Friday, April 06, 2007


EE 6 wishlist

There is no doubt that Java EE 5 is a big step forward from the J2EE 1.4 specification. The two major improvements are the replacement of the entity beans with JPA for ORM and of course the introduction of Java 5 annotations. You could state that the need for annotations is driven by two reasons. One is to diminish the need for endless XML configuration files. And the second one is to help people stop thinking that aspects can be applied to methods without impacting to code itself. Most EE 5 annotations imply more than just a configuration parameter. For example,


only really makes sense on methods annotated with


And in case that the annotation really boils down to pure configuration you can still reconfigure an aspect without altering the annotation parameters within the code via the XML file descriptor overriding mechanism.

With all the recent noise about the start of the JCP of the Java EE 6 specification it's time to make up my personal wishlist for Java EE 6. So here we go...

The thing that I'm missing most in EE 5 is decent support for lifecycle management of your business entities. The problem with a J2EE application is that, after it has started, it just sits there waiting for someone to come in and poke the system alive. Most of the time you don't want to 'manually' make the J2EE application to start breathing. So people came up with different solutions out of which the most container-independent is via a ServletContextListener that fires towards a stateless session bean which in turn could start some timers via the TimerService. An interesting design pattern here is to let the ServletContextListener perform a JNDI listing over some predefined subcontext like for example


If the listener finds a component registered in that JNDI context that is also implementing a Startable interface, it can simply start and stop those components. So to make startable components all you need to do is to implement the following interface:

public interface Startable {
void start();
void stop();

and to register your component under the correct JNDI subcontext via the

@LocalBinding(jndiBinding = "MyApplication/startup/fireMeUp")

annotation, which should by the way not be JBoss specific but be part of the EE 6 spec. It would be nice to see all of this being replaced in EE 6 by some simple annotations like:

public void postStartCallback() {
// thanks for starting me like the ServletContextListener
// used to do

public void preStopCallback() {
// thanks for notifying me of a shutdown like the
// ServletContextListener used to do

on your stateless session beans. By allowing a priority parameter on the PostStart and PreStop annotations you could even do simple start-stop dependency management.

I know JBoss has some EJB 3 extension to define JMX services, but this is not exactly what I'm looking for. These services are singletons that have a lifecycle scoped to the application itself. What I want is the lightweight version of this; I only want to receive notication when the system starts and stops, just like if it was handled via the ServletContextListener within your WARs.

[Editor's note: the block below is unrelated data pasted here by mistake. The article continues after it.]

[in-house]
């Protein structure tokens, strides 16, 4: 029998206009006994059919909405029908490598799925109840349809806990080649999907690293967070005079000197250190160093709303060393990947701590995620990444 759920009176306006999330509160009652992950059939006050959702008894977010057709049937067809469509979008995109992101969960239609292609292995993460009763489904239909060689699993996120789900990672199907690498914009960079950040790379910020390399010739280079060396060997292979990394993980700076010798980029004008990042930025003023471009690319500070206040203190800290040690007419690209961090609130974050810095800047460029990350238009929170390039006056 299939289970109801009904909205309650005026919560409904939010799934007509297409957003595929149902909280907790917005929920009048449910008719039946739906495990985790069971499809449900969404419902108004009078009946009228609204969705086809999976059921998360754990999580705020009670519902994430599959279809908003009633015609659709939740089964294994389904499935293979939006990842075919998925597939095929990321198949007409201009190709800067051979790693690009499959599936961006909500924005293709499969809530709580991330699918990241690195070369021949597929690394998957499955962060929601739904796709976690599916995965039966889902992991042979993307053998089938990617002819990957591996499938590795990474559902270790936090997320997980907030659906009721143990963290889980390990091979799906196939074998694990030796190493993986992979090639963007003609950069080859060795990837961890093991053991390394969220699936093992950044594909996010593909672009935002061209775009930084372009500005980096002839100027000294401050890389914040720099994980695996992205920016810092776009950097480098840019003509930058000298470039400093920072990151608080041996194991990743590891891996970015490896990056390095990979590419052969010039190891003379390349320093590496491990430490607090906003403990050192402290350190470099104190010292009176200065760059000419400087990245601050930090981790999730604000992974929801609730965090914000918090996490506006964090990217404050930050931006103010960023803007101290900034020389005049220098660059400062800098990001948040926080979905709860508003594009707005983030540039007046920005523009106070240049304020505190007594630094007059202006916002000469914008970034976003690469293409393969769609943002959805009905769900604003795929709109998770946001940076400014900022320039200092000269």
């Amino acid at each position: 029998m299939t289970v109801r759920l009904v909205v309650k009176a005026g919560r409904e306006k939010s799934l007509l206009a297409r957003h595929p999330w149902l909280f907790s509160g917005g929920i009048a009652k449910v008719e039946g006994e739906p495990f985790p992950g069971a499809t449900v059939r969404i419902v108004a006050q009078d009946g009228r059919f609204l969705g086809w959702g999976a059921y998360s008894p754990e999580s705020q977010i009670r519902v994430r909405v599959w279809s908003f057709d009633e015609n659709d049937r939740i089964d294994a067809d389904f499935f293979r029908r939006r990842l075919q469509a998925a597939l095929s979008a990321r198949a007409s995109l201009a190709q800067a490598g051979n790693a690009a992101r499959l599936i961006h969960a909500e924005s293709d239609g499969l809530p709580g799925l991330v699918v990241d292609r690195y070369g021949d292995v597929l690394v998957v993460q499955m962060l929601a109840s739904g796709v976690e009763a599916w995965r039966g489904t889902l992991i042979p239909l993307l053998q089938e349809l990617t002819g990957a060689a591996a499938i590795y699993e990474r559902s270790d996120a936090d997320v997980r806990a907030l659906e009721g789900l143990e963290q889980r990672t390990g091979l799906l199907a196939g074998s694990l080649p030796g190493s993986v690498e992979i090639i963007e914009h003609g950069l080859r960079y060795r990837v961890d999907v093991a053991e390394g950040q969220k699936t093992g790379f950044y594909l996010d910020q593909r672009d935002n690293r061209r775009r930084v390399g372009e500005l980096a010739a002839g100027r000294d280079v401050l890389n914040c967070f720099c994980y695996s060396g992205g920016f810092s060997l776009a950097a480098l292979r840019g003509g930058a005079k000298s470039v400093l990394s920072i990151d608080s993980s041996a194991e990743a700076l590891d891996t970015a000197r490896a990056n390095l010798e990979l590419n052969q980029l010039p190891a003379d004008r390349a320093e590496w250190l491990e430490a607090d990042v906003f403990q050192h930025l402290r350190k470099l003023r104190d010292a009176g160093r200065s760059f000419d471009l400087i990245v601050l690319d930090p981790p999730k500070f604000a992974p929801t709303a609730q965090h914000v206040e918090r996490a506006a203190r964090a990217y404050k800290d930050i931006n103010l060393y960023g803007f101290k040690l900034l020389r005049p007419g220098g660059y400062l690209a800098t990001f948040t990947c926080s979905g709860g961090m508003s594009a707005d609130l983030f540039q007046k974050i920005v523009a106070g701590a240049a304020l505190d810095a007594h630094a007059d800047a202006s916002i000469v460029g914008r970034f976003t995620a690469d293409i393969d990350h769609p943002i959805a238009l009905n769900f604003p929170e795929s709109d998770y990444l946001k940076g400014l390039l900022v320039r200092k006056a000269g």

Another big missing thing is defining tasks. A task can be very useful to perform for example database cleanups. Right now if you want some task to be performed at a regular interval you need to play with the TimerService. And since it doesn't support cron-expression you end up using Quartz, or at least its cron expression evaluator. What I would like to see is that you could annotate a method of a stateless session bean as follows:

@Task(name = "A Demo Task", preferredScheduling="0 0 * *")
public void pleaseRunMeEveryNowAndThen() {
// ...

The EJB3 container should group all these tasks per application. Then the application administrator could assign each task to a scheduling via some task console that is part of the application server.

While I'm going off: configuration management of J2EE application is another big issue today. How do you capture configuration parameters in your current J2EE applications? You can use the env-entry element within your ejb-jar.xml deployment descriptors. But for most configuration parameters you want something that is more dynamic. Another possibility is to put your configuration somewhere in JNDI. Such an approach works, but you still need to have access to the JNDI tree via some console that is part of the application server.
What I would like to see is that you can annotate session bean fields as follows:

@Config(domain = "MyApplicationDomain1", name = "Initial Amount")
@ConfigConstraint(max = 10000)
private int amount = 1234;

When the EJB3 container encounters such annotations on a field it should register the configuration parameter in a ConfigService that is application scoped. Each application configuration is divided into different domains. A configuration parameter has a name and an initial value. It can also have value constraints and roles to drive the input validation and RBAC of the configuration console of the application.

And then finally there is input validation. Instead of:

public String concat(String a, String b) {
if (null == a) throw new IllegalArgumentException(...);
if (null == b) throw new IllegalArgumentException(...);
return a + b;

wouldn't it be cleaner to just write:

public String concat(@NotNull String a, @NotNull String b) {
return a + b;

and let some EJB3 interceptor interpret the method parameter annotations and throw IllegalArgumentExceptions if he feels like. This feature would be very similar to the Hibernate input validation annotations that you can put on your JPA entity fields.

Definitely to be continued.

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